Kop Paperback – 29 Apr 2008
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|Paperback, 29 Apr 2008||
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"Gritty and steamy, Hammond's "KOP" is both a throwback to the glory days of hard-boiled action thrillers and a prescient vision of the next place where technology and human frailties will intersect. Its blood-specked armor-plating gradually---and impressively--reveals a genuine heart." --K.W. Jeter, bestselling author of "Bladerunner 2: The Edge of Human" --This text refers to an alternate Paperback edition.
About the Author
Warren grew up in the Hudson River Valley of New York State. Upon obtaining his teaching degree from the University at Albany, he moved to Colorado, and settled in Denver where he can often be found typing away at one of the local coffee shops. Warren is known for his gritty, futuristic KOP series. By taking the best of classic detective noir, and reinventing it on a destitute colony world, Warren has created these uniquely dark tales of murder, corruption and redemption. KOP Killer won the 2012 Colorado Book Award for best mystery. Warren's latest novel, Tides of Maritinia, released in December of 2014. His first book independent of the KOP series, Tides is a spy novel set in a science fictional world. Always eager to see new places, Warren has traveled extensively. Whether it’s wildlife viewing in exotic locales like Botswana and the Galapagos Islands, or trekking in the Himalayas, he's always up for a new adventure. --This text refers to an alternate Paperback edition.
Top customer reviews
Most of the story's action takes place in Lagarto's capital city of Koba.
The planet's entire police force, Kop, is corrupt starting at the top with Koba Police Chief Paul Chang, who along with close friend and the story's protagonist Juno climbed into bed with the city's crime lord Ram Bandur over twenty years ago.
Together they tore through the city, leaving a path of destruction as both criminals and kops were left with a simple choice work for us or go to jail. Paul arrested his way to the top with Juno as his temper stricken enforcer. Now they run the city but things are about to change, there is a new mayor with big plans and cleaning up kop is high on his agenda.
Juno's violent enforcing days are behind him, a dirty kop whose only duty now is collecting protection money as a vice kop, hiding a shaking right hand that threatens his career and living with his partner Niki who also hides a violent past.
Juno has a chequered history, the back story of how he and Paul rise from lowly detectives to running kop is fed to us gradually through the book and makes for interesting reading.
Whilst under heavy scrutinization by the Mayors anticorruption faction and his own chief of detectives Paul asks Juno to investigate the murder of an Army officer, partnering him with a rookie, a rich, clever and straight policewoman Maggie Orzo.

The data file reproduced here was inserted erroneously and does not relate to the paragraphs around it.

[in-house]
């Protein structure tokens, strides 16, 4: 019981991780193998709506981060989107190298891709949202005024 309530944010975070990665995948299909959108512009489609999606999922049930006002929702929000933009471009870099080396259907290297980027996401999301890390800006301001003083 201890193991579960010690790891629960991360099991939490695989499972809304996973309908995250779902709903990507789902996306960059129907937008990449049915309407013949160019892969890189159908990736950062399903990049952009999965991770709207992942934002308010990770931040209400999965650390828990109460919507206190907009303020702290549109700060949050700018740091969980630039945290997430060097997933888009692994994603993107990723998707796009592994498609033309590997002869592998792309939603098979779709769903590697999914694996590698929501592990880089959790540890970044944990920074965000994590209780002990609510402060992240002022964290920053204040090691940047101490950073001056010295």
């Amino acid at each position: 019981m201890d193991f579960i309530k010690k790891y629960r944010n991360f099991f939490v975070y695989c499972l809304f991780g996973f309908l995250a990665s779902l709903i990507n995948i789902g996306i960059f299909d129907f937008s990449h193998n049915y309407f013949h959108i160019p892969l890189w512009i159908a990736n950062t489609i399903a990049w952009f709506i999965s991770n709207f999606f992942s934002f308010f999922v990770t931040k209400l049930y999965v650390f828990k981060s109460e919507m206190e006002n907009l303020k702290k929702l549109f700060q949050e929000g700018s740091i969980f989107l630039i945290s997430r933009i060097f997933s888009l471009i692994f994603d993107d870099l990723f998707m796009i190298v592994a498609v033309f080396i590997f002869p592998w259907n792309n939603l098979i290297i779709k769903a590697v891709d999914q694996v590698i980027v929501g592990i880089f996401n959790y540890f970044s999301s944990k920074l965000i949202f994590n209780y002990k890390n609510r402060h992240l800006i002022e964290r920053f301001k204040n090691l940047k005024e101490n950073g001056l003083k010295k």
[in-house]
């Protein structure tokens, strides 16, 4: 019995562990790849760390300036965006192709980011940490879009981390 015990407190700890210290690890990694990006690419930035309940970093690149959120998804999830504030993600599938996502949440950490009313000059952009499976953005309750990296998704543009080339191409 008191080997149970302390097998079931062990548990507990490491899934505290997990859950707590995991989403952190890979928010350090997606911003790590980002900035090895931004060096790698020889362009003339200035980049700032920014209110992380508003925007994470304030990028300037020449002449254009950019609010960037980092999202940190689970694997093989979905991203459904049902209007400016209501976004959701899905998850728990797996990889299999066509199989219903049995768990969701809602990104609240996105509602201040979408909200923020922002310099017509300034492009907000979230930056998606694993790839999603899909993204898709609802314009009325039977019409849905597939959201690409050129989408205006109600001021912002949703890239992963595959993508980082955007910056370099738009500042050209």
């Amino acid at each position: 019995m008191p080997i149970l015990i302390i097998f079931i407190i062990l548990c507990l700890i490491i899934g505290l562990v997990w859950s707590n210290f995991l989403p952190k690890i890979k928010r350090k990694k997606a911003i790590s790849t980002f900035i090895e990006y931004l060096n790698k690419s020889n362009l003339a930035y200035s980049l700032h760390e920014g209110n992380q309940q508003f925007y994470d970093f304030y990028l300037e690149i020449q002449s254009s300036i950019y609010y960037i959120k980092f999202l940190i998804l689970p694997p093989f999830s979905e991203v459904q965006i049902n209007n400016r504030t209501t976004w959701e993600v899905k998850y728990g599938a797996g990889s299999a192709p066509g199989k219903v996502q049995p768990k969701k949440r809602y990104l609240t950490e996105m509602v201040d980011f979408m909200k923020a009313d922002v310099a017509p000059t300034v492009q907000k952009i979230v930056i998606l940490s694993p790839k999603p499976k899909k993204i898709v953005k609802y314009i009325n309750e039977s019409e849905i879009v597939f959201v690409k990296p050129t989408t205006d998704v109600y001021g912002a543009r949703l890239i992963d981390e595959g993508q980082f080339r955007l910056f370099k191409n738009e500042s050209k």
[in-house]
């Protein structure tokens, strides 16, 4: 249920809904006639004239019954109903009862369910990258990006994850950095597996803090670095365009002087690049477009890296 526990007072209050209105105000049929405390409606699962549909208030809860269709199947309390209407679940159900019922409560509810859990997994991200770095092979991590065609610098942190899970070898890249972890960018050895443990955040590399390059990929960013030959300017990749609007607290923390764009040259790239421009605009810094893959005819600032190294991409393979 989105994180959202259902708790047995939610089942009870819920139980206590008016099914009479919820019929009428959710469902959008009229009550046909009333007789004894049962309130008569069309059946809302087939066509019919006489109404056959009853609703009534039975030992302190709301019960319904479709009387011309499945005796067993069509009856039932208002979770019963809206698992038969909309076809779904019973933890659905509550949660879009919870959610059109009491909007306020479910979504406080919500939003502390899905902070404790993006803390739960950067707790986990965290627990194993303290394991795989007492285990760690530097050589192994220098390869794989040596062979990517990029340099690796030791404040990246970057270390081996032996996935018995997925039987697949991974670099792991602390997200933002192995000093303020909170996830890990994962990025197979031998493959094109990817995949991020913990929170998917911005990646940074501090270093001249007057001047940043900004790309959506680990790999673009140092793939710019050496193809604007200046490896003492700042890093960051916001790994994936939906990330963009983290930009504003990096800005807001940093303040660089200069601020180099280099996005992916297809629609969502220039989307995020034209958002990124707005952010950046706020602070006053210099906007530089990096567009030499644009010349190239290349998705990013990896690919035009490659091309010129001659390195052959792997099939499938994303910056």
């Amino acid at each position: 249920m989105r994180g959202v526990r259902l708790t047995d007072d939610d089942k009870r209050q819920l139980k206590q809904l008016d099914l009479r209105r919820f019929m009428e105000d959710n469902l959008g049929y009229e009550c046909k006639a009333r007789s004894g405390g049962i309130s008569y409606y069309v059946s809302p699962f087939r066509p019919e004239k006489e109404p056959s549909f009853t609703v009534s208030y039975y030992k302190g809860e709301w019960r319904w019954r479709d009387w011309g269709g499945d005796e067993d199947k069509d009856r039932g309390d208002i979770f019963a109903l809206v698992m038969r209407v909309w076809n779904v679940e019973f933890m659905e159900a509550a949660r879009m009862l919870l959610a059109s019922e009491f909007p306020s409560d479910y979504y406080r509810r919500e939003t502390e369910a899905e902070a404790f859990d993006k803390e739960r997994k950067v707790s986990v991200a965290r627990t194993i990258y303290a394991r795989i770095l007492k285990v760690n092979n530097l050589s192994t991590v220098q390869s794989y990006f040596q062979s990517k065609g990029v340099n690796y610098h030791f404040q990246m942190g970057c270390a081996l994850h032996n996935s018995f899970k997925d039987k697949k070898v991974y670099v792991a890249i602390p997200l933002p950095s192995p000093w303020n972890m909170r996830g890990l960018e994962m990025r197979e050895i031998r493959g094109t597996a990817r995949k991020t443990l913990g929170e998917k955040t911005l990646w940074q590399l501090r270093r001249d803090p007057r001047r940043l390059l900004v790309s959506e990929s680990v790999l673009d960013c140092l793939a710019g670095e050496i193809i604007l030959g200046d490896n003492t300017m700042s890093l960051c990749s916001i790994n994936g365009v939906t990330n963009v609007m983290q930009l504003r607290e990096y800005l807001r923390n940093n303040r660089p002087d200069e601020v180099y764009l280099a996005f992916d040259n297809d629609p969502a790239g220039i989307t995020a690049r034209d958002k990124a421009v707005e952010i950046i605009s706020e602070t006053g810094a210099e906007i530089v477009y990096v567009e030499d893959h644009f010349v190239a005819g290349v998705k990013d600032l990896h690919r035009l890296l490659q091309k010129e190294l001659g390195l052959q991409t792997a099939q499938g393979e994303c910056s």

The Mayors office want the case dropping, something is not right, can Juno and his partner put the pieces together while the powers that be meticulously plan to wipe each other out once and for all.
Juno is an easily accessible character, an antihero that could have been the villain but his decisions make him believable in a compelling way, very likeable, his loyalty to Paul is unwavering right up to the end. The story is very well written, world building is excellent, you can just imagine the slum town floating on the flood plain as the jungle forever fights to claim the city and the offworlders with incredible technology, perfect in every way. There is enough twists and turns to maintain a frenetic pace throughout, no shortage of violence and character development is handled superbly.
I already have the second and third novels Ex-Kop and Kop Killer and will be reading soon after this thoroughly impressive debut.
Most helpful customer reviews on Amazon.com
In brief: KOP is a dark delight with a conscience.
I also loved the world of science fiction. But I was torn, as most of us were in those days, between two polarities. Robert A. Heinlein wrote hard-edged science fiction that mostly came true over the next sixty years. Andre Norton wrote a more fanciful type of science fiction that didn't mire itself in emerging technology or social stratification that could come about because of it. She just imagined wild and fun places to plunk her heroes down in and give them villains to defeat.
There was nothing like a hard-fisted private eye on the trail of a strong villain when rendered in the muscular prose of someone like Raymond Chandler or Dashiell Hammett. Also, there was nothing like sitting back envisioning future worlds built and peopled by gifted science fiction writers.
I would read books in one field, then switch over to books from the other field. During those days, it seemed like the two literary genres would never meet. At least not successfully.